May is the perfect time to spot bluebells in Yorkshire

PUBLISHED: 00:00 23 April 2018

Bluebells at North Cliffe Wood (c) Bex Lynam

Bluebells at North Cliffe Wood (c) Bex Lynam

Bex Lynam

Bluebells are growing like the clappers at this time of year. Clea Grady from Yorkshire Wildlife Trust suggests a few of the best places to see them.

Bluebells (Hyacinthoides non-scripta) in the evening sun (c) Neil AldridgeBluebells (Hyacinthoides non-scripta) in the evening sun (c) Neil Aldridge

There’s something magical about bluebells; the feeling that envelopes you when you walk into a woodland carpeted with flowers – the floor stretching before you, an everlasting sea of purple. Photographers flock to them, children look for pixies in them, and adults get engaged among them. It’s the stuff of fairy stories and we are all well and truly enchanted.

Like many of the things that catch our attention and spark our imagination, a bluebell’s life is brief and vivid. We may catch but a fleeting glimpse before they are gone for another year. As spring gets into its stride, one of Yorkshire’s most breath-taking natural spectacles is unfolding within our ancient woodlands as the bluebells burst into life. Discovering the secrets of this mysterious and beautiful flower is one of life’s purest and most simple pleasures, so be sure to get out and find them.

Bluebells can be found at nature reserves all across Yorkshire, from Hetchell Wood in Leeds and North Cliffe Woods near Market Weighton, to the smaller Moorlands Nature Reserve in York and even at Potteric Carr near Doncaster (Yorkshire Wildlife Trust’s largest site). One of the wild wonders of spring, May is the perfect time to spot bluebells in full bloom.

These pretty bell-shaped flowers have an age-old association with misfortune in folklore. Also known as ‘fairy flowers’, people believed fairies used bluebells to trap small children. It was considered terribly unlucky to pick one or bring even a single flower into the house, and if you heard a bluebell ‘ringing’ then it was a signal from the fairies of imminent death. It was also believed that wearing a wreath of bluebells would be compel you to speak only the truth, and if you could turn the flowers inside out without tearing them then you would eventually find true love. A symbol of constancy, it is also thought the bluebell was the original ‘something blue’ in the well-known wedding day tradition.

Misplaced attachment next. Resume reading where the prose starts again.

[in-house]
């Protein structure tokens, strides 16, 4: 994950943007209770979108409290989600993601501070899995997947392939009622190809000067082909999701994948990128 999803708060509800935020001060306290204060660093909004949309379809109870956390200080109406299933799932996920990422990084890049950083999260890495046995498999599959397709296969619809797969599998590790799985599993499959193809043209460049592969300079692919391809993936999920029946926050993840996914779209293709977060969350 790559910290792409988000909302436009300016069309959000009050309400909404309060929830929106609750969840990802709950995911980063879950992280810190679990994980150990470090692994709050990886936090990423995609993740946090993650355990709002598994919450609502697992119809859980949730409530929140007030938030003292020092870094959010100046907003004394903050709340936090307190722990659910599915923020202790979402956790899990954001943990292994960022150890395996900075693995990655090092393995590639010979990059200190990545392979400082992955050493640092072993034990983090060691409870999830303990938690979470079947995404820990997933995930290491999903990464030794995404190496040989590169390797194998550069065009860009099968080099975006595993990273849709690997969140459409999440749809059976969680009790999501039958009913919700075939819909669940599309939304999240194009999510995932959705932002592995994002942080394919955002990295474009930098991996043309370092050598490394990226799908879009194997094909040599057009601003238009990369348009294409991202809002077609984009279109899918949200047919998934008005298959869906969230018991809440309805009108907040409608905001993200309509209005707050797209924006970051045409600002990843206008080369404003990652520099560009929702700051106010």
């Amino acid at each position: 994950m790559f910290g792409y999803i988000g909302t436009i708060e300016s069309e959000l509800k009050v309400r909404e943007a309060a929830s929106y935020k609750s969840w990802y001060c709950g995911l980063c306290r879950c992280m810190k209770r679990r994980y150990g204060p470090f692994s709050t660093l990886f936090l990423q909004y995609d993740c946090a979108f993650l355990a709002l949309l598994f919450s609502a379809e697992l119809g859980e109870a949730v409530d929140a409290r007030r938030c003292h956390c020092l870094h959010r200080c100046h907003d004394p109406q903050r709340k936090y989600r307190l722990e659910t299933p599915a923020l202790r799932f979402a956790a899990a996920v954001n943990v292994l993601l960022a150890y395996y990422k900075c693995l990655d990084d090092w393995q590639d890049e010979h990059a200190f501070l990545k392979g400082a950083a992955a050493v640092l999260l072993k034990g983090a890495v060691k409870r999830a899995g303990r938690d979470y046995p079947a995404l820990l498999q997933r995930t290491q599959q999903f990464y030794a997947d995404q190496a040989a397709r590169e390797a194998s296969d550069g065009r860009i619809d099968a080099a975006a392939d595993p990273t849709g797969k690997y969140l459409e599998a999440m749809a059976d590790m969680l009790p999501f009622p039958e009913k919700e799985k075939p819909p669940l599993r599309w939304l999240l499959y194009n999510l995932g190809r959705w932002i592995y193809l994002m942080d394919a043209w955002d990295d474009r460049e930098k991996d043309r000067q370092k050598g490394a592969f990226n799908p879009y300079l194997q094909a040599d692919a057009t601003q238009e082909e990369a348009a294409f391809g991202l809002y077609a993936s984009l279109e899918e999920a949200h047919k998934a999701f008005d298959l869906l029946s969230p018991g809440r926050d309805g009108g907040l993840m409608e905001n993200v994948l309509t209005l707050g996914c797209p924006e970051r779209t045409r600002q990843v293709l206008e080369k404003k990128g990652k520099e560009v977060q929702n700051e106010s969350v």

Swathe of Common Bluebells (Hyacinthoides non-scripta) among mature beech trees (c) Elliott NeepSwathe of Common Bluebells (Hyacinthoides non-scripta) among mature beech trees (c) Elliott Neep

Nowadays, it is hard to think of a more spirit-lifting sight than a carpet of bluebells in springtime. In addition to being beautiful to look at, they are also hugely important for the bees, hoverflies and butterflies who feed on their nectar before other flowers have emerged. They are their early spring food. And because of their slow spread rate, it is also thought that bluebells could hold the clue to the location of our ancient woodlands. Finding bluebells in a hedgerow or back garden means there is a possibility it once was a site of woodland dating as far back as the last ice age. Luckily for us, however, we don’t need to travel back in time to experience their wonder. Half of the world’s bluebell population resides in the UK and Yorkshire Wildlife Trust has many ancient woodland nature reserves where you can easily spot them (all reserves are listed on

One part of Yorkshire where they are particularly abundant is the Yorkshire Nature Triangle; an area of East Yorkshire where wildlife and wild places are prolific. This geographical ‘triangle’ combines the world-class natural encounters with a warm local welcome and runs from Scarborough to Hull, and across the Humber and the Wolds. Here you will find woodlands just perfect for family explorations, springtime picnics and, of course, bluebell spotting.

Not far from Pocklington is Millington Wood. Described as the richest botanical woodland in the region, it is also one of the best ancient ash woods in the Yorkshire Wolds. In mid-spring, you will find bluebells by the hundreds and you may also see barn and tawny owls, as well as roe deer. Easy accessible, Millington Wood is one of those places where you can spend an hour or an entire day, so pop a pack-up in your bag if the sun’s shining and take the time to soak it all in.

North Cliffe Wood is a lovely woodland nature reserve that’s also rich in wildlife. At this time of year, a lilac haze of bluebells stretches out beneath the vibrant green leaves of birch, and the songs of warblers fill the air. Close to Market Weighton, children will also be delighted by the Hebridean sheep who graze the land in the spring.

Walkers and fans of the outdoors will revel in the beauty of Brantingham Dale. Here you can enjoy magnificent views and woodland paths and embark on an invigorating eight-mile walk from Brantingham Village. Go to for details..

Outside of the Triangle, bluebells are still within easy reach – even for city dwellers. Doncaster residents are lucky to have Yorkshire Wildlife Trust’s largest reserve on their doorstep. A brilliant wildlife-rich experience at any time of the year, Potteric Carr also plays host to these magic flowers.

Over in West Yorkshire, one visit to Hetchell Wood and you’ll be enthralled. Its beauty is captivating and the woodland paths allow for exploration of a landscape which appears locked in times gone by. go and lose yourself among the bluebells.

For social media fans among you, few backdrops can rival a profusion of bluebells so now’s the time to get those romantic couple selfies on Instagram.

Please remember that bluebells are a protected species in the UK, so please do not dig them up or pick them.

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